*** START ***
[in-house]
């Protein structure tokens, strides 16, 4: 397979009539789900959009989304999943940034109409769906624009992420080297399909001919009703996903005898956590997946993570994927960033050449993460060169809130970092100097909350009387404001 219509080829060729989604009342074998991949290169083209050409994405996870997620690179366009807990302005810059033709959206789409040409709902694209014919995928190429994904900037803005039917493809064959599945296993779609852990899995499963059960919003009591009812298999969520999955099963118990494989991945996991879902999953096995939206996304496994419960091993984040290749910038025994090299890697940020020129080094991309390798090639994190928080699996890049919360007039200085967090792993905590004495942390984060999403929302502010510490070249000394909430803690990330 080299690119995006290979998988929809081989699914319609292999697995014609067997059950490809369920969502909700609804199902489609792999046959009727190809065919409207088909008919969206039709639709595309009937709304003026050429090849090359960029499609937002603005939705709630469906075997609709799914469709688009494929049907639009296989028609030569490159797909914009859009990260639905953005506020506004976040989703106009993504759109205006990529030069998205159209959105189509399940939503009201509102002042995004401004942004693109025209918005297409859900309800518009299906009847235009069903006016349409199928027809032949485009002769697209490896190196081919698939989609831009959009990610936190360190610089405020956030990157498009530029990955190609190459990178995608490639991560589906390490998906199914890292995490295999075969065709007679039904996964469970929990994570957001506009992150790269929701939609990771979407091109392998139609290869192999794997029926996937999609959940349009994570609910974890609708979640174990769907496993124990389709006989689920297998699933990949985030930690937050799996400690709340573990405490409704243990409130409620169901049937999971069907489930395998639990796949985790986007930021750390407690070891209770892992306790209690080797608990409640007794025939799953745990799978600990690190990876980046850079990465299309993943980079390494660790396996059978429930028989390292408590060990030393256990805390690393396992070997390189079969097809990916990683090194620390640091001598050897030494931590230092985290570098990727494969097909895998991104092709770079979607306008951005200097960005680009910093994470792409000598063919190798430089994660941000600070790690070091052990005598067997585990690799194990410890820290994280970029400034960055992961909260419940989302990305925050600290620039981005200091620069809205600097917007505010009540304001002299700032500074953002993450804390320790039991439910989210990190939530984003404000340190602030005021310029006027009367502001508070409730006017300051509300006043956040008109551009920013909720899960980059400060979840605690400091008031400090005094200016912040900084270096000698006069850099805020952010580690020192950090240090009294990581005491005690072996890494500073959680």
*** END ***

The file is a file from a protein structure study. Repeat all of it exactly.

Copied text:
[in-house]
């Protein structure tokens, strides 16, 4: 397979009539789900959009989304999943940034109409769906624009992420080297399909001919009703996903005898956590997946993570994927960033050449993460060169809130970092100097909350009387404001 219509080829060729989604009342074998991949290169083209050409994405996870997620690179366009807990302005810059033709959206789409040409709902694209014919995928190429994904900037803005039917493809064959599945296993779609852990899995499963059960919003009591009812298999969520999955099963118990494989991945996991879902999953096995939206996304496994419960091993984040290749910038025994090299890697940020020129080094991309390798090639994190928080699996890049919360007039200085967090792993905590004495942390984060999403929302502010510490070249000394909430803690990330 080299690119995006290979998988929809081989699914319609292999697995014609067997059950490809369920969502909700609804199902489609792999046959009727190809065919409207088909008919969206039709639709595309009937709304003026050429090849090359960029499609937002603005939705709630469906075997609709799914469709688009494929049907639009296989028609030569490159797909914009859009990260639905953005506020506004976040989703106009993504759109205006990529030069998205159209959105189509399940939503009201509102002042995004401004942004693109025209918005297409859900309800518009299906009847235009069903006016349409199928027809032949485009002769697209490896190196081919698939989609831009959009990610936190360190610089405020956030990157498009530029990955190609190459990178995608490639991560589906390490998906199914890292995490295999075969065709007679039904996964469970929990994570957001506009992150790269929701939609990771979407091109392998139609290869192999794997029926996937999609959940349009994570609910974890609708979640174990769907496993124990389709006989689920297998699933990949985030930690937050799996400690709340573990405490409704243990409130409620169901049937999971069907489930395998639990796949985790986007930021750390407690070891209770892992306790209690080797608990409640007794025939799953745990799978600990690190990876980046850079990465299309993943980079390494660790396996059978429930028989390292408590060990030393256990805390690393396992070997390189079969097809990916990683090194620390640091001598050897030494931590230092985290570098990727494969097909895998991104092709770079979607306008951005200097960005680009910093994470792409000598063919190798430089994660941000600070790690070091052990005598067997585990690799194990410890820290994280970029400034960055992961909260419940989302990305925050600290620039981005200091620069809205600097917007505010009540304001002299700032500074953002993450804390320790039991439910989210990190939530984003404000340190602030005021310029006027009367502001508070409730006017300051509300006043956040008109551009920013909720899960980059400060979840605690400091008031400090005094200016912040900084270096000698006069850099805020952010580690020192950090240090009294990581005491005690072996890494500073959680």